PURPOSE: Due to variation of outcome among cases, we sought to examine whether overall survival in ovarian cancer was associated with common inherited variants in 227 candidate genes from ovarian cancer-related pathways including angiogenesis, inflammation, detoxification, glycosylation, one-carbon transfer, apoptosis, cell cycle regulation, and cellular senescence.
EXPERIMENTAL DESIGN: Blood samples were obtained from 325 women with invasive epithelial ovarian cancer diagnosed at the Mayo Clinic from 1999 to 2006. During a median follow-up of 3.8 years (range, 0.1-8.6 years), 157 deaths were observed. Germline DNA was analyzed at 1,416 single nucleotide polymorphisms (SNP). For all patients, and for 203 with serous subtype, we assessed the overall significance of each gene and pathway, and estimated risk of death via hazard ratios (HR) and 95% confidence intervals (CI), adjusting for known prognostic factors.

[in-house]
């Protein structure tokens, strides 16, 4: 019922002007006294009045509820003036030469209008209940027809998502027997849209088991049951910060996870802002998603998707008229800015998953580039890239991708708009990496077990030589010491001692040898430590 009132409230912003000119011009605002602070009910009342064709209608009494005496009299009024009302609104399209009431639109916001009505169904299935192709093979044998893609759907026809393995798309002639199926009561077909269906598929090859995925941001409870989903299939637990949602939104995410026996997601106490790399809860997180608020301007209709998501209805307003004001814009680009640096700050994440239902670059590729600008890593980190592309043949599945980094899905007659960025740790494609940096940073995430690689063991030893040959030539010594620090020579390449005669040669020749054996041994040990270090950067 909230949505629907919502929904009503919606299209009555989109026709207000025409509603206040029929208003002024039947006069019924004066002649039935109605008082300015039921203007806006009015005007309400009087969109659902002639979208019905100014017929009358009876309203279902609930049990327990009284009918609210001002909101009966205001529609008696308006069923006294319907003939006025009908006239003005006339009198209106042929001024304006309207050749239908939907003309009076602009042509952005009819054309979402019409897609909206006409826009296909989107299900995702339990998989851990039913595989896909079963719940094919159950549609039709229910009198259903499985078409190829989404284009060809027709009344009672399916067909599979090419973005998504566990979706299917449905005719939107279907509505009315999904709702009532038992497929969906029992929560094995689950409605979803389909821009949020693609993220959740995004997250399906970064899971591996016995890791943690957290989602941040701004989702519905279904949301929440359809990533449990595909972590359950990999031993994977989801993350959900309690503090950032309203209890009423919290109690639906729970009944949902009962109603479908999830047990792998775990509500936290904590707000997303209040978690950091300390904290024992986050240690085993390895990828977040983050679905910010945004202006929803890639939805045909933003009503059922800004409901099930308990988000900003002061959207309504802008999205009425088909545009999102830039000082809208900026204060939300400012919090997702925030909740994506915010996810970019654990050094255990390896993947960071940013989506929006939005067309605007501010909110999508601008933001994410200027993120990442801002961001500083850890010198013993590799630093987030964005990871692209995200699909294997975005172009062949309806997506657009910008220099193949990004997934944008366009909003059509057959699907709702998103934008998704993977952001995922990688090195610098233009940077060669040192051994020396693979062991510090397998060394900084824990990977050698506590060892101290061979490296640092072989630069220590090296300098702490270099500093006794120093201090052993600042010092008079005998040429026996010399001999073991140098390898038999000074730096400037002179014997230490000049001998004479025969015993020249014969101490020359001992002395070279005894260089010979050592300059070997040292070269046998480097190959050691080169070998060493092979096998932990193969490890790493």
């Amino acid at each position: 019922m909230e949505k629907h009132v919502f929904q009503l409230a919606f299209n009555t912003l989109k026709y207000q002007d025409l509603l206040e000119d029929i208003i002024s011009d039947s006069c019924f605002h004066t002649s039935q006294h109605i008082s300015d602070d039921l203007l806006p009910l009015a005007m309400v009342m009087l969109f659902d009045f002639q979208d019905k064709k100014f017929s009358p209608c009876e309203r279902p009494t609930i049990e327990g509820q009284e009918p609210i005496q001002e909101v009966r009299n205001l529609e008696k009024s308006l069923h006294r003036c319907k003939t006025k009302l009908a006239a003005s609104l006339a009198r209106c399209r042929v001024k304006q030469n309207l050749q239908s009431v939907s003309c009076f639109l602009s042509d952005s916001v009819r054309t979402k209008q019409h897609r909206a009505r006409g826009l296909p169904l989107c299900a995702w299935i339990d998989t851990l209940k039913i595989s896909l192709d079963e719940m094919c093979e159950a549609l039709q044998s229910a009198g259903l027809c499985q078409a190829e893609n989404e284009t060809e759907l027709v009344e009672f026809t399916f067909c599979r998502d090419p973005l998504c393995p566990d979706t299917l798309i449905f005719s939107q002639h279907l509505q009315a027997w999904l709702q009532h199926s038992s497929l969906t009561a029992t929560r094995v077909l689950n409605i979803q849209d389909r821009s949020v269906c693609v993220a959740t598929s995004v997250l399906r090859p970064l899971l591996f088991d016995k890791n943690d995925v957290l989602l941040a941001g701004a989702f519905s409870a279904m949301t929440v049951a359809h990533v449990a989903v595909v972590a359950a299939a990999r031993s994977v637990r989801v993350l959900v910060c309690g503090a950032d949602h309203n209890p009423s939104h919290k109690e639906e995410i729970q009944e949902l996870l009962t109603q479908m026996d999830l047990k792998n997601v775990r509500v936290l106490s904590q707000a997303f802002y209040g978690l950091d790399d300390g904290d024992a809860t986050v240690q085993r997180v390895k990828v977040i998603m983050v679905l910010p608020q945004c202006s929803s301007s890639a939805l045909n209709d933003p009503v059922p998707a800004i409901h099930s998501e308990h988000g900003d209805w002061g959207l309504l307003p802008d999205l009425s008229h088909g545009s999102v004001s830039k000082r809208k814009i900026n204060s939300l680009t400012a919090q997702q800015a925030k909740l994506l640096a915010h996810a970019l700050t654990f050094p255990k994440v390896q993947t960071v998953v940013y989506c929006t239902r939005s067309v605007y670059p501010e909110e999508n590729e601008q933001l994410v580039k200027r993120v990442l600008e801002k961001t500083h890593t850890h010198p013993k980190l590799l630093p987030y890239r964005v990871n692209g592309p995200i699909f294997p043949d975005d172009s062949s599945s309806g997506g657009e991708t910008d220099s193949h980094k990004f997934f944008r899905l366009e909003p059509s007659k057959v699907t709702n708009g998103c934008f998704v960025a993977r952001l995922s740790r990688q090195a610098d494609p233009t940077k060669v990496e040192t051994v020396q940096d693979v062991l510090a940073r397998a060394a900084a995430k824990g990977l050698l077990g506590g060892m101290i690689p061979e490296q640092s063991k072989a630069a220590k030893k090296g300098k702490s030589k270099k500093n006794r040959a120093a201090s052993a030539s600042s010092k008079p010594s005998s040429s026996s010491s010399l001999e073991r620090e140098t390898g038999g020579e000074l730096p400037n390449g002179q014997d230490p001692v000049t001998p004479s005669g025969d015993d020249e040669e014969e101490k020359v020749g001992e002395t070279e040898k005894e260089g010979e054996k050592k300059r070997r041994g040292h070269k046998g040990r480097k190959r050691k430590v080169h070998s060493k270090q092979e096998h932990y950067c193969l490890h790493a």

RESULTS: Variation within angiogenesis was most strongly associated with survival time overall (P = 0.03) and among patients with serous cancer (P = 0.05), particularly for EIF2B5 rs4912474 (all patients HR, 0.69; 95% CI, 0.54-0.89; P = 0.004), VEGFC rs17697305 (serous subtype HR, 2.29; 95% CI, 1.34-3.92; P = 0.003), and four SNPs in VHL. Variation within the inflammation pathway was borderline significant (all patients, P = 0.09), and SNPs in CCR3, IL1B, IL18, CCL2, and ALOX5 which correlated with survival time are worthy of follow-up.
CONCLUSION: An extensive multiple-pathway assessment found evidence that inherited differences may play a role in outcome of ovarian cancer patients, particularly in genes within the angiogenesis and inflammation pathways. Our work supports efforts to target such mediators for therapeutic gain.
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